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Old 08-01-12, 12:02 PM
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No tape? As in rimtape? Actual blowout or flat? Rimtape is most needed and find out why the tube got flat. Do not just keep swapping in tubes, whatever caused first tube to go flat is probably still there.
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Old 08-01-12, 12:40 PM
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Mirroring things said above:
Don't ride without rim tape.
If you get a flat, be very thorough in your search to find its cause, or you will be doomed to repeat.


Probably was a good idea to replace those tires, if they were cracked (old? Dry rotted?). If the tubes were in a similar state, that may have been the culprit.


Something to keep in mind: Skinny high pressure tires will likely need to be pumped every time you ride. Just make it a part of your riding "pre-flight check". While you are not too heavy for skinny tires, you are still heavy enough to pinch your tubes if they're under-inflated.
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Old 08-01-12, 01:15 PM
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Too bad you threw the tube out already... I had to replace the rim tape in my wife's wheels because the innertube was dimpling where the spoke holes were, and blowing out there.

Unless you got some debris inside your tire that's repeatedly causing your flats, you should be fine.

When you eventually replace your tires, get 23mm or 25mm tires, they're more common these days and more comfortable to boot.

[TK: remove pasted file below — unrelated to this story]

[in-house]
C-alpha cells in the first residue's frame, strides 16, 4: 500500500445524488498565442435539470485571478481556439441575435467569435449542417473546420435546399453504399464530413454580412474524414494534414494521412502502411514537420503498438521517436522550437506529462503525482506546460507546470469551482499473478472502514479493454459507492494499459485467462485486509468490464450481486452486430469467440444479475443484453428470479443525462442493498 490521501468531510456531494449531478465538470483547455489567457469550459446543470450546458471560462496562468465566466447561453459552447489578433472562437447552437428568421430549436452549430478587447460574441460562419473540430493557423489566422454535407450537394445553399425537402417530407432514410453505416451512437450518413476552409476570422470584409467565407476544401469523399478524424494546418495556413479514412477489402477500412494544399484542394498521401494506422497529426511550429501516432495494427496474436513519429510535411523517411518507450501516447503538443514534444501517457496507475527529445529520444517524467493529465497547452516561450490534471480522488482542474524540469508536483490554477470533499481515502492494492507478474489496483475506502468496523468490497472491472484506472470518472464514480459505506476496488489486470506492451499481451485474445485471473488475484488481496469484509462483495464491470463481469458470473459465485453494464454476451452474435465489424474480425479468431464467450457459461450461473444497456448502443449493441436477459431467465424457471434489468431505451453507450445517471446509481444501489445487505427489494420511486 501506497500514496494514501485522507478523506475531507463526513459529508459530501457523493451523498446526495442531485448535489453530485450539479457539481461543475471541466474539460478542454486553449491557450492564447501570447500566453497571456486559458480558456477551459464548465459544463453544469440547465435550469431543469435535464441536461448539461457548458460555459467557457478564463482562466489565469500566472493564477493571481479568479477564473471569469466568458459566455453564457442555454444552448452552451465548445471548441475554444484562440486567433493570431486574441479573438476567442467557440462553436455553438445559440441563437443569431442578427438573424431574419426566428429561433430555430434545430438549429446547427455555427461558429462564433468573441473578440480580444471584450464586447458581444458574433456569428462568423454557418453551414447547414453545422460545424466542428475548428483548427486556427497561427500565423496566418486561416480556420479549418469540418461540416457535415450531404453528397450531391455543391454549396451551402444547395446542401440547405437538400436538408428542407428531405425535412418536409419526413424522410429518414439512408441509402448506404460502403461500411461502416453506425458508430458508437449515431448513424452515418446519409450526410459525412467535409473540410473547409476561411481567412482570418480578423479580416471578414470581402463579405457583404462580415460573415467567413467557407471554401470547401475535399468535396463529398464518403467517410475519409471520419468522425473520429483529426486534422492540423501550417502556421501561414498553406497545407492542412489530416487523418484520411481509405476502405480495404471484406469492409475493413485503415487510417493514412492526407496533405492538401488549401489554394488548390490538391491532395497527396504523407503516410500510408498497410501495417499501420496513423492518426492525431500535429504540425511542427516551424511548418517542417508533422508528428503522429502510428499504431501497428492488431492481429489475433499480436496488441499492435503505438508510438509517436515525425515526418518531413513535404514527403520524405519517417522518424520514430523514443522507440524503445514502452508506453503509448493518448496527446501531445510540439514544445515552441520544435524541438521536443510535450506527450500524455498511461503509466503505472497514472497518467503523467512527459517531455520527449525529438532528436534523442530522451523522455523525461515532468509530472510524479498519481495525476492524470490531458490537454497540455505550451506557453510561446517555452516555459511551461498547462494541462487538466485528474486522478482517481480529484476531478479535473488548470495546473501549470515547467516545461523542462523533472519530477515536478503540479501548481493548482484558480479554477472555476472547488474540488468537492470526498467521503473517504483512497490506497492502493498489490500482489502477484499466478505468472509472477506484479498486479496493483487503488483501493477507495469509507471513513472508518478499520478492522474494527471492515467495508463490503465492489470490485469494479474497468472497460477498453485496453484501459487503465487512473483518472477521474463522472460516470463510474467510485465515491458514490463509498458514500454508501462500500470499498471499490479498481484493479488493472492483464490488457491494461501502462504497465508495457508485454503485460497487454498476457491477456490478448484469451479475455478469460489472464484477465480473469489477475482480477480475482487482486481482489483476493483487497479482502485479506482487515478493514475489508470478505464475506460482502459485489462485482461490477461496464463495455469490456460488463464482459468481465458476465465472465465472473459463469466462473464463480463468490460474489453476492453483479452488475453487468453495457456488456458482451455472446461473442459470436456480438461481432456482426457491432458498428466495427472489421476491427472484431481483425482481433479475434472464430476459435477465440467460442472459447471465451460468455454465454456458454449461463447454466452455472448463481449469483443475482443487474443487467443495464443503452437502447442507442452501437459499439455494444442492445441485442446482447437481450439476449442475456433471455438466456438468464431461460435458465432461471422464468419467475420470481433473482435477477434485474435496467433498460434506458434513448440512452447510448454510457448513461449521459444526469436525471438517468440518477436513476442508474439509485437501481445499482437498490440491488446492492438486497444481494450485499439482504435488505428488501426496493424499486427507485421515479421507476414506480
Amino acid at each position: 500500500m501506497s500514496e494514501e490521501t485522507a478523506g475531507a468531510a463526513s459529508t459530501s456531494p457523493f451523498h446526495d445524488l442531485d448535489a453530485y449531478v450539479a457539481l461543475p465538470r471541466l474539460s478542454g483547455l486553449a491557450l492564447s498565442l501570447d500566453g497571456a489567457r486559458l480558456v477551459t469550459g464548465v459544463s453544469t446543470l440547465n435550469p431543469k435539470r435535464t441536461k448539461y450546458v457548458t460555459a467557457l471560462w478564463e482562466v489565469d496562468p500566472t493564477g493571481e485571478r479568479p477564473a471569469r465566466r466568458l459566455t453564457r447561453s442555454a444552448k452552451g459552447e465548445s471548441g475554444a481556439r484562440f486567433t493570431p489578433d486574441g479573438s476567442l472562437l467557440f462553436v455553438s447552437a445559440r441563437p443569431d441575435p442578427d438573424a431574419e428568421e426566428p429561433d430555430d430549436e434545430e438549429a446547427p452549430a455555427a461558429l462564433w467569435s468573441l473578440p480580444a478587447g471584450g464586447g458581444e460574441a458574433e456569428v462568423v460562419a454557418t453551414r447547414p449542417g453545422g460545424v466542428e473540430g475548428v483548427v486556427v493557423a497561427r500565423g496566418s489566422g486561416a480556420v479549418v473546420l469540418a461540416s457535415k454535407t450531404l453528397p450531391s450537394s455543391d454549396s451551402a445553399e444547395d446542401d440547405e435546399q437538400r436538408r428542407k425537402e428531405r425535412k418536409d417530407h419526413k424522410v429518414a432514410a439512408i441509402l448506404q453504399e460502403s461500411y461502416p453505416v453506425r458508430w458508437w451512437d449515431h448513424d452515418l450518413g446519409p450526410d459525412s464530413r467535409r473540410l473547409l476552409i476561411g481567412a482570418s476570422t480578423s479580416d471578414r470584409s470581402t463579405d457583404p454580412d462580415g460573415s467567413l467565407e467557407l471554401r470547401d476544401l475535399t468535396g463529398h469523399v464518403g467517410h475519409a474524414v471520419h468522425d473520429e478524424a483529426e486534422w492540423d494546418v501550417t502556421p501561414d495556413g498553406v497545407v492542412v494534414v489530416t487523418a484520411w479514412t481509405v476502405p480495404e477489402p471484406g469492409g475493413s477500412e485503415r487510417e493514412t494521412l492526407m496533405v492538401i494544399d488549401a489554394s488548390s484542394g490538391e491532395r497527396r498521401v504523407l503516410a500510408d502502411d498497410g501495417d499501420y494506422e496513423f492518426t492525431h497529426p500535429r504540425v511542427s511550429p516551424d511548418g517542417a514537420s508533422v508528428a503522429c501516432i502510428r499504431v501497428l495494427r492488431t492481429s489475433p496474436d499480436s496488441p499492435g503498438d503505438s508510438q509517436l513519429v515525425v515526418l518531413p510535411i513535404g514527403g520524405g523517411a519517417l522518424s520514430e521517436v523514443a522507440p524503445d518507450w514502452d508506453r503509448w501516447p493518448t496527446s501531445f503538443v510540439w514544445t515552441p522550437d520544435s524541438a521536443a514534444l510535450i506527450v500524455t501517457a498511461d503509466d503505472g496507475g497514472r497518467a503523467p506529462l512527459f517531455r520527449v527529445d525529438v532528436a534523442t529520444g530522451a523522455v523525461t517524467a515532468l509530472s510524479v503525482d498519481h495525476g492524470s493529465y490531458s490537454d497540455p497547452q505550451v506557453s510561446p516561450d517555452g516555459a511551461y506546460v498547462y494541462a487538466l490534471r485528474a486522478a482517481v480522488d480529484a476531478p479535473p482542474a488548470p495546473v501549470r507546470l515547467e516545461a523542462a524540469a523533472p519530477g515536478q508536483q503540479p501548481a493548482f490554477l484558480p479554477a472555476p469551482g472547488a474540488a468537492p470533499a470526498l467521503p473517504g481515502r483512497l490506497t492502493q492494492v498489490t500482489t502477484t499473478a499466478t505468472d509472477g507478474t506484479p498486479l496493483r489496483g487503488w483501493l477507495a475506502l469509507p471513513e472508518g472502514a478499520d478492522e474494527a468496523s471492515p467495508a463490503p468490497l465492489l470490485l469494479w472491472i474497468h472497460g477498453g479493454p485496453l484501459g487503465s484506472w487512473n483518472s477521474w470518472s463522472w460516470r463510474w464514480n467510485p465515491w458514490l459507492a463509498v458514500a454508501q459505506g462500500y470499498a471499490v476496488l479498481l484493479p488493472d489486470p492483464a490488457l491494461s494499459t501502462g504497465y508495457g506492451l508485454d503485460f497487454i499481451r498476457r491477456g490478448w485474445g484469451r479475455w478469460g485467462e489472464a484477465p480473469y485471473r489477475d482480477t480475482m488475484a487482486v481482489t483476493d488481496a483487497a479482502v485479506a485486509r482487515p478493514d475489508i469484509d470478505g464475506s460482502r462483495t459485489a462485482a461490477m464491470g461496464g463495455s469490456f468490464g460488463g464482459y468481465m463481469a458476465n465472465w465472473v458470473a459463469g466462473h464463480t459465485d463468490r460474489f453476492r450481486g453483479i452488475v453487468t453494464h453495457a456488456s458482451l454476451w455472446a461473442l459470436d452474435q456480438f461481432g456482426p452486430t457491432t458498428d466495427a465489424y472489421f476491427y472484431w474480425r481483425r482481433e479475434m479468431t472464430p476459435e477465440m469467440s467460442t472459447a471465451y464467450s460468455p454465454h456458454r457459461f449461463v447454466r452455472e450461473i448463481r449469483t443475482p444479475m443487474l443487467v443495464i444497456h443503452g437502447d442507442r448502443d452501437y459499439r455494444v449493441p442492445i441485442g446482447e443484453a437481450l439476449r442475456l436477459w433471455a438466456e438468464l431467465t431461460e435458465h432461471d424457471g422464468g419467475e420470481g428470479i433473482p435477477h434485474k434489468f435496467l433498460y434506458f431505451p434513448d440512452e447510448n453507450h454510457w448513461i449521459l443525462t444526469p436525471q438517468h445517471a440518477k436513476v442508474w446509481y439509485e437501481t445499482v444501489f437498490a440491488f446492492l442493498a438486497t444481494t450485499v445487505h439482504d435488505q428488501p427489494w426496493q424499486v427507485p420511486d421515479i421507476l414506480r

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Old 08-01-12, 03:54 PM
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you might just need to pay better attention when putting the tube back in. Pinch flats are common when you don't make sure the entire tube is within the tire before you start inflating.
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Old 08-01-12, 05:50 PM
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Originally Posted by RedC
We get little pieces of metal that look like staples that come from the cars radial tires and they are difficult to see and remove and sometimes you change the tube and a few minutes later the new tube is punctured. Some times the only way you find them is to feel the inside of the tire with your fingers. Unfortunately that usually results in sticking myself in the finger and I find the little wire through the blood and pain
Bingo!!! This is exactly what happened to me. When through two tubes. Putting the third one in, I had a novel idea... I inflated the tubes and looked for the leak. I said to myself "Myself, this is odd... the hole is almost in the same place... that means that...."

Grabbed the tire and started slowing feeling the INSIDE of the tire. Sure enough... small piece of wire. I could ride for a day or two and it would abrade and go flat.